Grand Central Terminal: A Postcard for John

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Postcard Message:

“Great! You found me!

My name is Jo, I live in Dorset, England. I’ve written this card in memory of my brother John who sadly lost his battle with cancer 7 years ago, age 56. During his life John loved to travel so I thought it would be a perfect opportunity to join the ’60 Postcards’ Project and let his memory do some traveling.

Now you have found this, please do get in touch. I’d love to know about you and were/when you found my card. 

Here’s hoping, Jo xx’

R E A D   M O R E…

*****

Pauline and Jo: A Tribute Filled With Friendship

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Postcard Message:

“We always knew Jo would go before us. She’d been diagnosed with cystic fibrosis at 14 but ‘made it’ to 45 so we sort of thought she was invincible.

Jo had been my best friend since we had a fight over a boy in the playground in the 80’s. That boy (& many others) went by but we remained the best of friends even though I moved 200 miles away. Her legacy lives on through her beautiful daughter who through the grief aced her A Levels & this month starts uni.

Jo would have been so proud and I’m so proud to have had such an amazing best friend,

Pauline.”

R E A D   M O R E…

*****

Lucy & Linda; A Message on The High Line

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Postcard Message:

“To whoever finds this postcard – local or traveller, I send you positive energy from London, UK.

I am writing this to spread the memory of my mother – Linda who passed away in 2003. 3 months before this we took a trip to NYC having the trip of our lives. It remains a very special place to me due to these memories of happy times. My mum wanted to travel and see the world a great deal more than she had the chance to. I’m lucky enough to travel monthly with work and take her memory with me. Most recently to Greece – as on the front of this card.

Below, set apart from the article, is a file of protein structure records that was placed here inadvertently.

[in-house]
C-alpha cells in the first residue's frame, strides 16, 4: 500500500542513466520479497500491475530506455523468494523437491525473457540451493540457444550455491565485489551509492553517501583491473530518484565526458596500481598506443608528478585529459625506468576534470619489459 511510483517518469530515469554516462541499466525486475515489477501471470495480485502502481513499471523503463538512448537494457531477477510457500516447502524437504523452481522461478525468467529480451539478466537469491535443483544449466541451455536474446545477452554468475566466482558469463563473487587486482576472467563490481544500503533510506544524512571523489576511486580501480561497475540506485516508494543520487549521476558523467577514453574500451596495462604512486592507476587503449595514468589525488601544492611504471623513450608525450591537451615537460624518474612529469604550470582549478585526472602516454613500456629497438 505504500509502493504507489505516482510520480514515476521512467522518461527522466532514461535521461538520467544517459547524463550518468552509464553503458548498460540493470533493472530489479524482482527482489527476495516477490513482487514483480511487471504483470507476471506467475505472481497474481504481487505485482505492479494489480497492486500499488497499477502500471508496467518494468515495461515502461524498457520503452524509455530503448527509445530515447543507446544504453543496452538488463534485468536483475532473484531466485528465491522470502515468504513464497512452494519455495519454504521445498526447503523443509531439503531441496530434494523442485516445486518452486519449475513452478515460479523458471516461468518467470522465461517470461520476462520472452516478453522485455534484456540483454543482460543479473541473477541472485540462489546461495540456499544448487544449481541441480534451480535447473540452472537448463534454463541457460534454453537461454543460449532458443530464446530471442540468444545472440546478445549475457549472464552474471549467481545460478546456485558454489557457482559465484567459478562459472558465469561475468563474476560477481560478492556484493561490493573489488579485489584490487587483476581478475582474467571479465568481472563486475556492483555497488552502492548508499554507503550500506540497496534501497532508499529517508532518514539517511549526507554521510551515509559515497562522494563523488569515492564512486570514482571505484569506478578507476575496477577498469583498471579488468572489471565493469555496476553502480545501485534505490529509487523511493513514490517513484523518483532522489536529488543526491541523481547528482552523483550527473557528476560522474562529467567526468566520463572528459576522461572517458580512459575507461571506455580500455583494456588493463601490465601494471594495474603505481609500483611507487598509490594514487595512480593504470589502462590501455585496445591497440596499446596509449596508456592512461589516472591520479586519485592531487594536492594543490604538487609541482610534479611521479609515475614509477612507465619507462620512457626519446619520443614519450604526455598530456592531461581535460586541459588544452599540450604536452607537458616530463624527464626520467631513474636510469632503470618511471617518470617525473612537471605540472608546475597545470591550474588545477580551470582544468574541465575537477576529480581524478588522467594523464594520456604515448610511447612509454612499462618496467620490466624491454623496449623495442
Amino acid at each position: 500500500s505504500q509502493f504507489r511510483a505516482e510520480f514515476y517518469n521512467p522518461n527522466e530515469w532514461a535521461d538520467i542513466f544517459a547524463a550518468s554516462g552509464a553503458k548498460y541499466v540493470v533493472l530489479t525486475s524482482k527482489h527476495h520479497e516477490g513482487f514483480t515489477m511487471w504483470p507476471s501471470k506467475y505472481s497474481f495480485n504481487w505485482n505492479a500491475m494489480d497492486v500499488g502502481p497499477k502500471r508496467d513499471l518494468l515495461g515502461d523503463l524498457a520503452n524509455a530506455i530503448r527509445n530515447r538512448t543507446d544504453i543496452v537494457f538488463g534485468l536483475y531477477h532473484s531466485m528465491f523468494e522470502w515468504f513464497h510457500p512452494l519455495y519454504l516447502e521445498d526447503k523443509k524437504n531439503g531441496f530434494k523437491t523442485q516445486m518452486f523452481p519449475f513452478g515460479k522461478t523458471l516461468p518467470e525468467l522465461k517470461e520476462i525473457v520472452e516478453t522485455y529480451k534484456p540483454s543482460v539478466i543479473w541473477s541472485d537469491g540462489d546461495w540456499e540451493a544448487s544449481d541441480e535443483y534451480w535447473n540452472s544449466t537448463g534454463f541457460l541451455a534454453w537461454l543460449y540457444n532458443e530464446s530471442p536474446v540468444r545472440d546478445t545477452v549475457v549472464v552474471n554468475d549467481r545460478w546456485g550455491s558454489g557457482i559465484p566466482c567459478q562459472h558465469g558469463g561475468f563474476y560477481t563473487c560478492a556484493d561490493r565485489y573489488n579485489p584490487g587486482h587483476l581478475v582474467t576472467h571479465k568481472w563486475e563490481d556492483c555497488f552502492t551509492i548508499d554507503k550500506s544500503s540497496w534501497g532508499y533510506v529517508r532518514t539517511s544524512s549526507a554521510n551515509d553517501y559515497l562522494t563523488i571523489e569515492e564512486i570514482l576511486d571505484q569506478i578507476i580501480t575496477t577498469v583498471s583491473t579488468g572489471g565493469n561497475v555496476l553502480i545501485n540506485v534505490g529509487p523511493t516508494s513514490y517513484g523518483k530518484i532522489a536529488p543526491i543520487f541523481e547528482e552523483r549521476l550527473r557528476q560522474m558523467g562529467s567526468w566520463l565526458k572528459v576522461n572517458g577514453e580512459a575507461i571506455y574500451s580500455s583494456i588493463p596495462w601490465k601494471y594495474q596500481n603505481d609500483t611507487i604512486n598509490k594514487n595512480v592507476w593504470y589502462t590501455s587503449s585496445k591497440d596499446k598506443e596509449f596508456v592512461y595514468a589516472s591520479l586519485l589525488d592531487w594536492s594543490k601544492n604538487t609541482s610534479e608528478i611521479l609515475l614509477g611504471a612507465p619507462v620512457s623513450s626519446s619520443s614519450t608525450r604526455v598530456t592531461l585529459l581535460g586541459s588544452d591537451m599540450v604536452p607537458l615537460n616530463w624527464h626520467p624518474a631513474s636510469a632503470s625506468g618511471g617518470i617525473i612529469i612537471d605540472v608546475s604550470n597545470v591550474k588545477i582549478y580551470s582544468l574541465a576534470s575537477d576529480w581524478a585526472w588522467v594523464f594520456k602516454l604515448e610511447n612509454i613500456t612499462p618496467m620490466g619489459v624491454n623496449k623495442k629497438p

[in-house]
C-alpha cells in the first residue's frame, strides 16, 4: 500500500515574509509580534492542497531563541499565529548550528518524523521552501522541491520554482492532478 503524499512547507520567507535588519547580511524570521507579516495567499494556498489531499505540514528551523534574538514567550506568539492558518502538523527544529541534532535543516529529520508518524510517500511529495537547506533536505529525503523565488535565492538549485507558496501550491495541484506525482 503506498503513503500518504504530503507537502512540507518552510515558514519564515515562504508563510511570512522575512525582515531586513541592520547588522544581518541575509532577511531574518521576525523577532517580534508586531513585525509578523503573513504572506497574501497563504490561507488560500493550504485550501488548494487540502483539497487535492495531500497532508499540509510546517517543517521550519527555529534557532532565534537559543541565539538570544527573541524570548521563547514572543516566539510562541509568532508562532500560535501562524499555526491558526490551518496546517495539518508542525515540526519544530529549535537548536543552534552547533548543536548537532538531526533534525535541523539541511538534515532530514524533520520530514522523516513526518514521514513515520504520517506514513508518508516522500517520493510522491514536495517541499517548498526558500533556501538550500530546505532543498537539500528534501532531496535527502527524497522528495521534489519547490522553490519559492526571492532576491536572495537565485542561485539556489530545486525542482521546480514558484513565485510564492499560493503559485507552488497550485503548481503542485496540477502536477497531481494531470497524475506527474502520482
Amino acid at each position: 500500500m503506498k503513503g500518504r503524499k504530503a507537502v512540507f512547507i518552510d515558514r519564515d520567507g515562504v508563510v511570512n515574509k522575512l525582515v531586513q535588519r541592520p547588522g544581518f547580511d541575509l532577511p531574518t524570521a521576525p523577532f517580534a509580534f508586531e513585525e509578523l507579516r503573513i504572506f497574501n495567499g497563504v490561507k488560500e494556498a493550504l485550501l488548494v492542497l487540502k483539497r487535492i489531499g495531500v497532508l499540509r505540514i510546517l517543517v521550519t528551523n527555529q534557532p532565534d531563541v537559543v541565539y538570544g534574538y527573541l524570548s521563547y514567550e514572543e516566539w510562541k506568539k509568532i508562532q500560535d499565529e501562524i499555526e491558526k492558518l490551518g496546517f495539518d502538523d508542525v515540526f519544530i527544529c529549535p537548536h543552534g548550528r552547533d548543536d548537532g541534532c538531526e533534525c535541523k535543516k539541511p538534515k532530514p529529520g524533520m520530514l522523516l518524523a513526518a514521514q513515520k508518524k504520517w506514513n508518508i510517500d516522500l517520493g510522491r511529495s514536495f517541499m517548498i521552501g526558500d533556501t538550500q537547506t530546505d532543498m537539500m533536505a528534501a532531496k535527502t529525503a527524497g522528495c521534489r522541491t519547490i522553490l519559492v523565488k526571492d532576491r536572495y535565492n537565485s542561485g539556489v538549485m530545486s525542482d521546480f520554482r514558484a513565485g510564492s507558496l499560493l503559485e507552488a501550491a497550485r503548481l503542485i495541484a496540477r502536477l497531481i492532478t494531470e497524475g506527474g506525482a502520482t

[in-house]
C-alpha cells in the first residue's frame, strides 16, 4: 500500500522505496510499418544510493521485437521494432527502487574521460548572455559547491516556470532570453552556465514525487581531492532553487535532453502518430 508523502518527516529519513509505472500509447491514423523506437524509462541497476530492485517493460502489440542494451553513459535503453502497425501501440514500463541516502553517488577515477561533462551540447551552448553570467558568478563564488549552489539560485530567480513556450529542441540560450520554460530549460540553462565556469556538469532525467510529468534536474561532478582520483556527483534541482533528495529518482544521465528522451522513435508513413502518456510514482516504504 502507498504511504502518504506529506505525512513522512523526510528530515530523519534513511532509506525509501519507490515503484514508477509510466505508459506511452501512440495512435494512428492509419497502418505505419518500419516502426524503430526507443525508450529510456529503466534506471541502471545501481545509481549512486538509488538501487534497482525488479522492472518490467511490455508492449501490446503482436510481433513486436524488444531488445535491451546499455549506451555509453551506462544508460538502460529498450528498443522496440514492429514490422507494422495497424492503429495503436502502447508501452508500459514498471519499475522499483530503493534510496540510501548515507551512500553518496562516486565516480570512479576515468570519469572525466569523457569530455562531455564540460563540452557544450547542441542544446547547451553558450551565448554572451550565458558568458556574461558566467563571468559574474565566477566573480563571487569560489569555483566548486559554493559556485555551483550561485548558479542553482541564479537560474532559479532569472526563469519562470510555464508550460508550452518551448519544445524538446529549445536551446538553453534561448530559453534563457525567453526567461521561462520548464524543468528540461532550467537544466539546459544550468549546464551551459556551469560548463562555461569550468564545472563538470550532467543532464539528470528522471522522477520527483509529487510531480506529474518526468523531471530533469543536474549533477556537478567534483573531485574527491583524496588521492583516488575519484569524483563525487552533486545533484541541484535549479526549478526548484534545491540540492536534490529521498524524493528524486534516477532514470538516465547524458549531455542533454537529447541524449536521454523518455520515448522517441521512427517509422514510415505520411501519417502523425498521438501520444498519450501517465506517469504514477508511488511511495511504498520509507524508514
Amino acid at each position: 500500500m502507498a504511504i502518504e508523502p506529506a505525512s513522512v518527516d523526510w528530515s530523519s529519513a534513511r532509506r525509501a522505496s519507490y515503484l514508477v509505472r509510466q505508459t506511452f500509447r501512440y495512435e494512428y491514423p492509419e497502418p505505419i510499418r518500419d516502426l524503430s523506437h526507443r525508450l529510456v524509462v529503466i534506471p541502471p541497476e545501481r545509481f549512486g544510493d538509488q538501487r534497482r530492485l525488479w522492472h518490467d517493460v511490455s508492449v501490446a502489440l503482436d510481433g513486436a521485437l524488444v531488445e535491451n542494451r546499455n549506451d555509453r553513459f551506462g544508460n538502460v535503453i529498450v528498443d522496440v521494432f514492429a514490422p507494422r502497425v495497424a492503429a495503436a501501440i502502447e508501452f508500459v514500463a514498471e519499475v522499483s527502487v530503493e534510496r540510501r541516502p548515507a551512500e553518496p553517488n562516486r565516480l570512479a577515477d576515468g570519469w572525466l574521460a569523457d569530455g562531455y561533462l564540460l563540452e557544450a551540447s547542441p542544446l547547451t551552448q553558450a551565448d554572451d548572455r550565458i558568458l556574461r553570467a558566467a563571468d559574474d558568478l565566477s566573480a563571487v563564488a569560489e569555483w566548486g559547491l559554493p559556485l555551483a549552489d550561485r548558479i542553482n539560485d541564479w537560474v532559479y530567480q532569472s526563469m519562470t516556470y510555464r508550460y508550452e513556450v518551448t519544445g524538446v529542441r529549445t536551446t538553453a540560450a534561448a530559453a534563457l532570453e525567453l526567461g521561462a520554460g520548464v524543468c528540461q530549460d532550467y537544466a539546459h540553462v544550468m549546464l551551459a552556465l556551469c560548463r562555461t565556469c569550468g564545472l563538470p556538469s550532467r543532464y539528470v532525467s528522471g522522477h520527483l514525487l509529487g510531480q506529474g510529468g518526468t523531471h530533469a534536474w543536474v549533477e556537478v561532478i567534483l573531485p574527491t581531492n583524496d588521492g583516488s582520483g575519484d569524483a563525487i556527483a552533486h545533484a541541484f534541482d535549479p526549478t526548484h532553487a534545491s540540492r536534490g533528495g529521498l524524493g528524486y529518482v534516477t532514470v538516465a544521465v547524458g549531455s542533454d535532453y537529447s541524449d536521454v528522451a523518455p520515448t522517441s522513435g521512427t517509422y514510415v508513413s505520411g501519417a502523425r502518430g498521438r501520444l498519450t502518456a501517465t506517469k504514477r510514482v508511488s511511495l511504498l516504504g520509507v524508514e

Tell your close ones you love them today. Lucy🙂 x”

R E A D   M O R E…

*****

A Heartfelt Note for Rose on the Brooklyn Bridge

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Postcard Message:

“Hi there,

Please don’t throw me away but take a few minutes to read.  

This card is in memory of my mother, Rose, who loved New York. Sadly I never really knew her. She gave birth to me in Dublin in 1953 when she was just 17. She looked after me for 18 months but in May 1955 gave me up for adoption. I was adopted and went to live in England. She then set off on the boat for New York, where she worked hard and made many friends. It wasn’t until 1987 when I decided to trace her that I found she had been taken ill in 1974, returned to Ireland and died aged only 39. I met her sisters and brother and heard who an amazing, loving and lovely person she was. I don’t know if it’s genetic but my daughter loves New York and would love to live and work there.

Not a day goes by without me thinking of Rose and I’m sure that between 1955 and 1974, while living in New York, not a day would have gone by without her thinking of me and praying that life worked out OK. I can let her know now that it did. 

Thanks for taking the time to read this. Tony.”

R E A D   M O R E…

*****

Thank you again to Jo, Pauline, Lucy and Tony for sharing your words and memories.

I look forward to posting more of the NYC postcards in the coming weeks along with other articles from readers. If you have created a tribute in memory of someone or would like a platform to share your story, then please email me on 60postcards@gmail.com. Come join the collective.

Speak soon,

Rachael x

Grief: Let’s be Honest…

 (To find out more about the 60 Postcards journey so far, you can read a summary here.)

“We don’t want to overpromise – we want to be honest”, she said.

That comment was made just a few days ago during a conversation with someone I am currently working with. I first heard from this lady by email. She was messaging from London as I was standing under the clock at Grand Central Terminal in New York last year, during my postcard mission. It was a moment that will always stay with me.

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She had stumbled across an article about 60 Postcards and, as her project was born from her own experience of loss, wanted to reach out to find out more. Since then she has become a mentor, a confidant and a friend.

Her words about overpromising and honesty have also stayed with me as I realise that on this very blog, I often tell you how frequently I plan to post when I should simply explain that I will do it when I can.